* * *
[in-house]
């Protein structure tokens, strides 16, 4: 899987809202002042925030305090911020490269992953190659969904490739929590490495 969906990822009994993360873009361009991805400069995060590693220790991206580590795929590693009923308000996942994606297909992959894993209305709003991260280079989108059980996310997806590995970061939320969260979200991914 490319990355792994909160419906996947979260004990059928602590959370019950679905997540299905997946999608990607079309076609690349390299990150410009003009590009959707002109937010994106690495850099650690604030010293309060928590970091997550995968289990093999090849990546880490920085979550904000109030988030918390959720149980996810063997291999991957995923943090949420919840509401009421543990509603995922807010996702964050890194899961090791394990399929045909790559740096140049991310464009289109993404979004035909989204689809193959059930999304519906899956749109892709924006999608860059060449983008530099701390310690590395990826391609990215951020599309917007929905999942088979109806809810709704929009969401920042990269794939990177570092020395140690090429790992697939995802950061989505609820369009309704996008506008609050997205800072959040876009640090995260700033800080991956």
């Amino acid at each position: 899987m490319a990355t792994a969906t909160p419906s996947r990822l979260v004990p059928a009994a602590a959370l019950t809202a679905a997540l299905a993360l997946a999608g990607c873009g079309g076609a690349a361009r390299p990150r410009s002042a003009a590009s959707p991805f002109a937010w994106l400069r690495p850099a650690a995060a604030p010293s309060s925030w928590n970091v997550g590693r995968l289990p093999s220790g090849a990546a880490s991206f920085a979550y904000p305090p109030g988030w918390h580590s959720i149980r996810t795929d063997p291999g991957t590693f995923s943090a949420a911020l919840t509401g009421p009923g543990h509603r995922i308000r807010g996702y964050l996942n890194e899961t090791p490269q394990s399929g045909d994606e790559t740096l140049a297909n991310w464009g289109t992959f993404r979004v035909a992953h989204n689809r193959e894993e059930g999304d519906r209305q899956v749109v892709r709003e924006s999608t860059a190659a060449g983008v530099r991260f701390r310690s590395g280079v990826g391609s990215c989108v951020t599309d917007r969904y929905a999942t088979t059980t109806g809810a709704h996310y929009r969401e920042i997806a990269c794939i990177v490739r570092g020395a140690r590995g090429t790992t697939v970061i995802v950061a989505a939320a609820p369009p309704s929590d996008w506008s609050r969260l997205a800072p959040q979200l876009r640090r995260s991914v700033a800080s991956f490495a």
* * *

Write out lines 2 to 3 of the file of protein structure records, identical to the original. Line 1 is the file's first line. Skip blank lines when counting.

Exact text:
């Protein structure tokens, strides 16, 4: 899987809202002042925030305090911020490269992953190659969904490739929590490495 969906990822009994993360873009361009991805400069995060590693220790991206580590795929590693009923308000996942994606297909992959894993209305709003991260280079989108059980996310997806590995970061939320969260979200991914 490319990355792994909160419906996947979260004990059928602590959370019950679905997540299905997946999608990607079309076609690349390299990150410009003009590009959707002109937010994106690495850099650690604030010293309060928590970091997550995968289990093999090849990546880490920085979550904000109030988030918390959720149980996810063997291999991957995923943090949420919840509401009421543990509603995922807010996702964050890194899961090791394990399929045909790559740096140049991310464009289109993404979004035909989204689809193959059930999304519906899956749109892709924006999608860059060449983008530099701390310690590395990826391609990215951020599309917007929905999942088979109806809810709704929009969401920042990269794939990177570092020395140690090429790992697939995802950061989505609820369009309704996008506008609050997205800072959040876009640090995260700033800080991956």
């Amino acid at each position: 899987m490319a990355t792994a969906t909160p419906s996947r990822l979260v004990p059928a009994a602590a959370l019950t809202a679905a997540l299905a993360l997946a999608g990607c873009g079309g076609a690349a361009r390299p990150r410009s002042a003009a590009s959707p991805f002109a937010w994106l400069r690495p850099a650690a995060a604030p010293s309060s925030w928590n970091v997550g590693r995968l289990p093999s220790g090849a990546a880490s991206f920085a979550y904000p305090p109030g988030w918390h580590s959720i149980r996810t795929d063997p291999g991957t590693f995923s943090a949420a911020l919840t509401g009421p009923g543990h509603r995922i308000r807010g996702y964050l996942n890194e899961t090791p490269q394990s399929g045909d994606e790559t740096l140049a297909n991310w464009g289109t992959f993404r979004v035909a992953h989204n689809r193959e894993e059930g999304d519906r209305q899956v749109v892709r709003e924006s999608t860059a190659a060449g983008v530099r991260f701390r310690s590395g280079v990826g391609s990215c989108v951020t599309d917007r969904y929905a999942t088979t059980t109806g809810a709704h996310y929009r969401e920042i997806a990269c794939i990177v490739r570092g020395a140690r590995g090429t790992t697939v970061i995802v950061a989505a939320a609820p369009p309704s929590d996008w506008s609050r969260l997205a800072p959040q979200l876009r640090r995260s991914v700033a800080s991956f490495a």